Turkish Journal of Medical Sciences




Aim: To determine the effects of smoking on vascular endothelial growth factor (VEGF) expression and apoptosis in lens and corneal epithelial cells. Materials and methods: This experimental study included 38 Sprague-Dawley rats. Rats were randomly assigned into 4 groups. Groups 1 (males) and 2 (females) were exposed to smoke beginning on the 21st day after birth, whereas groups 3 (males) and 4 (females) were not exposed to smoke. At the end of the fourth month, right eyes of all rats were enucleated. Immunohistochemical analysis was performed in enucleated eyes in terms of VEGF and apoptosis markers, namely caspase-3, Bcl-X, and p53. Comparisons between the groups were performed using the Mann-Whitney U test. Results: There was no significant difference in the lens epithelial cells in terms of VEGF and apoptosis markers between the rats exposed to smoking and those not exposed. However, there was a significant increase in VEGF expression among female rats exposed to smoking while there was no significant difference in terms of apoptosis markers between the groups in corneal epithelial cells. Conclusion: Our findings show that smoking does not affect the VEGF and apoptosis markers in lens epithelial cells, but it significantly increases the VEGF expression in corneal epithelial cells among female rats. In our opinion, the increase in the dry eye symptoms due to smoking may be caused by the differences in tear composition from change in permeability of the ocular surface vessels related to VEGF.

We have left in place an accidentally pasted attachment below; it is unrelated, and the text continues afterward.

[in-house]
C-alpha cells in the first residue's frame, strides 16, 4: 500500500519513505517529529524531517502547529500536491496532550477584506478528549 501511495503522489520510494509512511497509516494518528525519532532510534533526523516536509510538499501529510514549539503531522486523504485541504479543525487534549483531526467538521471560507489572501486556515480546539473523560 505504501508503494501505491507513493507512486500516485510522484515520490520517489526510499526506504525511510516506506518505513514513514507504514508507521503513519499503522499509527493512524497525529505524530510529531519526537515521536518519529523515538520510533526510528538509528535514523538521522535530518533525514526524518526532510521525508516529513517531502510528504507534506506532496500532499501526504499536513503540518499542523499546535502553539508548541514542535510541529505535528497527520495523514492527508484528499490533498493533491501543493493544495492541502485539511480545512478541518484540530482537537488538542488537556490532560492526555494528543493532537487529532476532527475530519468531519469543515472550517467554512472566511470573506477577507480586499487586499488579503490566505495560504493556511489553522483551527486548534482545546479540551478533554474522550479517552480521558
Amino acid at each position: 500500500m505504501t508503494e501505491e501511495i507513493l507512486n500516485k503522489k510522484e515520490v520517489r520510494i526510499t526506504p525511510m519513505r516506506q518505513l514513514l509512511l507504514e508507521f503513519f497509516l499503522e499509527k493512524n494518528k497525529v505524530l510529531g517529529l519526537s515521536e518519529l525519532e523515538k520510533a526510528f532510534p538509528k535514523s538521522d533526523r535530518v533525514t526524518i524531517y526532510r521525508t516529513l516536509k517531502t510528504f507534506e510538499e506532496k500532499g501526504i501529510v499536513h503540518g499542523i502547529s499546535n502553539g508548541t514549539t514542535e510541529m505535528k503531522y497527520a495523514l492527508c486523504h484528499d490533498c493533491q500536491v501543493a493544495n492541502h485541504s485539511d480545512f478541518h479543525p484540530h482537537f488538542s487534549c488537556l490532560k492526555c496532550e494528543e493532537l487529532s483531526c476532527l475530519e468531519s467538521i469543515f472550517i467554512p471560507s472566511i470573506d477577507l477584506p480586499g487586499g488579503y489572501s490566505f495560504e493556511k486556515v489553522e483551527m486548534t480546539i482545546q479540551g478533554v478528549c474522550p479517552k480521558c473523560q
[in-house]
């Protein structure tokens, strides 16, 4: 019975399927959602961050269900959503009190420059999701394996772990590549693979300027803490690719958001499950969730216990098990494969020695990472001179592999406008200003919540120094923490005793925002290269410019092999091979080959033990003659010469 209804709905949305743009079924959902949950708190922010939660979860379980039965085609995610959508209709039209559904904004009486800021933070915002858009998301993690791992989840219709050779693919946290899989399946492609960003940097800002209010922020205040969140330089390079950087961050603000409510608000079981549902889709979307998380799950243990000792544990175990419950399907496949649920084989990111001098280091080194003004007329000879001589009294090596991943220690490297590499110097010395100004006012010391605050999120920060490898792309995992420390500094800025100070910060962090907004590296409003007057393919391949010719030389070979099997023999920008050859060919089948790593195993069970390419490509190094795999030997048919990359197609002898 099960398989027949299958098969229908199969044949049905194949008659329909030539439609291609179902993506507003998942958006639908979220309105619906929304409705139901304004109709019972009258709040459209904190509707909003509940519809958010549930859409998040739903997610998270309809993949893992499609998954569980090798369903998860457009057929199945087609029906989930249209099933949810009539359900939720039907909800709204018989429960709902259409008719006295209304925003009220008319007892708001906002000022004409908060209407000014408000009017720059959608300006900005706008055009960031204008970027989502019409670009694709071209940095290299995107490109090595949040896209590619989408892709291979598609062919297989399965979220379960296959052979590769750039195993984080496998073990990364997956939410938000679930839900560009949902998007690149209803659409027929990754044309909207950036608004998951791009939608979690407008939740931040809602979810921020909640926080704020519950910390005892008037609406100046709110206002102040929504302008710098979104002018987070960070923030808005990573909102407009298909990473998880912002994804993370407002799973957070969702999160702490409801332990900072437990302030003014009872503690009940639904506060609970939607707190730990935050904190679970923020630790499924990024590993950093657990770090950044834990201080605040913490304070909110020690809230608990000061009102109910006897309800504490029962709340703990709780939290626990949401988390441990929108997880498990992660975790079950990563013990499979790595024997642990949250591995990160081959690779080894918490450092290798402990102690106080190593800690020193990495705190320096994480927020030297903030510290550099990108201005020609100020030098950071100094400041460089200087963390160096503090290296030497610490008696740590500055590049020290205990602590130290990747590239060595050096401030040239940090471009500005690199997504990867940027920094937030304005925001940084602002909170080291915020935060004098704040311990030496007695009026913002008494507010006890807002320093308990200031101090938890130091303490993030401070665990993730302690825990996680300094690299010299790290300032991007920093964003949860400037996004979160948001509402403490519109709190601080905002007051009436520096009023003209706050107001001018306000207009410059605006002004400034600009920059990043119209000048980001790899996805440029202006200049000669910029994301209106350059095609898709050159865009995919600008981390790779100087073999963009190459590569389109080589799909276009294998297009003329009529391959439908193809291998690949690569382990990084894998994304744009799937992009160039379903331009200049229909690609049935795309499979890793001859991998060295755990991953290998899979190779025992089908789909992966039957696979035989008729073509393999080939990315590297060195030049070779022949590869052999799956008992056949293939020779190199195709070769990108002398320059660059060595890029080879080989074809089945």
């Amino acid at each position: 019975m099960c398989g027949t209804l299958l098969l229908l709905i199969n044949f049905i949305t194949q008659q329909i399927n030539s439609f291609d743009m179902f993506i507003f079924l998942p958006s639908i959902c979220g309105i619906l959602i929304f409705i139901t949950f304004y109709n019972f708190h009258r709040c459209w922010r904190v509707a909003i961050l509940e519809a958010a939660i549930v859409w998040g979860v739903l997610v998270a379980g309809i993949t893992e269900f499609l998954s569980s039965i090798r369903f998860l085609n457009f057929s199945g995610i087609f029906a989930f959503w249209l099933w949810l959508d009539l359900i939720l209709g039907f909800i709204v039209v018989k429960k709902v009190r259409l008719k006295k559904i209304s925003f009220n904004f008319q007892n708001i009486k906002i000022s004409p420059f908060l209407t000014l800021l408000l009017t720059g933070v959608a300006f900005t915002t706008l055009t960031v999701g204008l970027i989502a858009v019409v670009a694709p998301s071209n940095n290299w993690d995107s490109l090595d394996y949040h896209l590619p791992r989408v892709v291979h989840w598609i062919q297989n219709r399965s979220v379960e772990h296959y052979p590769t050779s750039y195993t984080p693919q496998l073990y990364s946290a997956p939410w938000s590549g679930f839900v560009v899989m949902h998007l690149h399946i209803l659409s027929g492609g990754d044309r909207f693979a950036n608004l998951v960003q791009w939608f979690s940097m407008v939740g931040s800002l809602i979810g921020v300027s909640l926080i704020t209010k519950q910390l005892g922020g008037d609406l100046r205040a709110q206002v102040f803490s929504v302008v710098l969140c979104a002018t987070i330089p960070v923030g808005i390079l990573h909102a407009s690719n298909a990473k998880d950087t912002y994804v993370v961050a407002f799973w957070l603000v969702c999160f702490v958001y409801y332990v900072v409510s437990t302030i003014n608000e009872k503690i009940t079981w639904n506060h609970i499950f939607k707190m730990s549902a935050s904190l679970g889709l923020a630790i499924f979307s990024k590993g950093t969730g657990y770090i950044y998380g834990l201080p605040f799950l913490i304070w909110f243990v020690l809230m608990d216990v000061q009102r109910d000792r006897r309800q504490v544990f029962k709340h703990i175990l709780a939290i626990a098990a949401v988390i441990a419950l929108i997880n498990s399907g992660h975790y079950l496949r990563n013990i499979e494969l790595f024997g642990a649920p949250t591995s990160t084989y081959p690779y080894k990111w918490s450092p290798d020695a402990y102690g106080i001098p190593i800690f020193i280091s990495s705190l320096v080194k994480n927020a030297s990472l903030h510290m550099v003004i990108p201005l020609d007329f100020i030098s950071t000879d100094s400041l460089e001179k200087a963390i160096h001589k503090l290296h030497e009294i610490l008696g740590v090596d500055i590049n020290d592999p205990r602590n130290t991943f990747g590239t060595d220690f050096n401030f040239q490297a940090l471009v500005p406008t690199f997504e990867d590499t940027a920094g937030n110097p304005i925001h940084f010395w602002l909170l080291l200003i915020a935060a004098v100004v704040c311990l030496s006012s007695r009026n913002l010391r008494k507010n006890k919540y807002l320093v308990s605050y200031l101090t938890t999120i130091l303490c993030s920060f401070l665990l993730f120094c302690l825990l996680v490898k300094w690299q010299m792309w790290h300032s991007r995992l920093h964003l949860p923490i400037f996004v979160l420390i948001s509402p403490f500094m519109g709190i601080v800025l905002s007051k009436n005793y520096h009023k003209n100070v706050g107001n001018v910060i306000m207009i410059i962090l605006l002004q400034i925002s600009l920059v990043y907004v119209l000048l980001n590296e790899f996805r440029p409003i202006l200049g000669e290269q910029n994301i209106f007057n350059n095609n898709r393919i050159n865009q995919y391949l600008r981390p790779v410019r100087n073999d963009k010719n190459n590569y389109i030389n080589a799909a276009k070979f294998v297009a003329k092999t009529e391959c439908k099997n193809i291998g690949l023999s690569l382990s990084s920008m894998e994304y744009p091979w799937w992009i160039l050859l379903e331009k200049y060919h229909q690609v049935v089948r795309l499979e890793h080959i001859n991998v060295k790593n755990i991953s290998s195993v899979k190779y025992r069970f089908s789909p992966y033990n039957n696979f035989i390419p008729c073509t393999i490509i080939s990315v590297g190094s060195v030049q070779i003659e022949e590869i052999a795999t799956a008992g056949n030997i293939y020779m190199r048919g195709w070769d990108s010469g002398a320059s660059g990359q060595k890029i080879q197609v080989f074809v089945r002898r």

Smoking, vascular endothelial growth factor, apoptosis, lens, cornea

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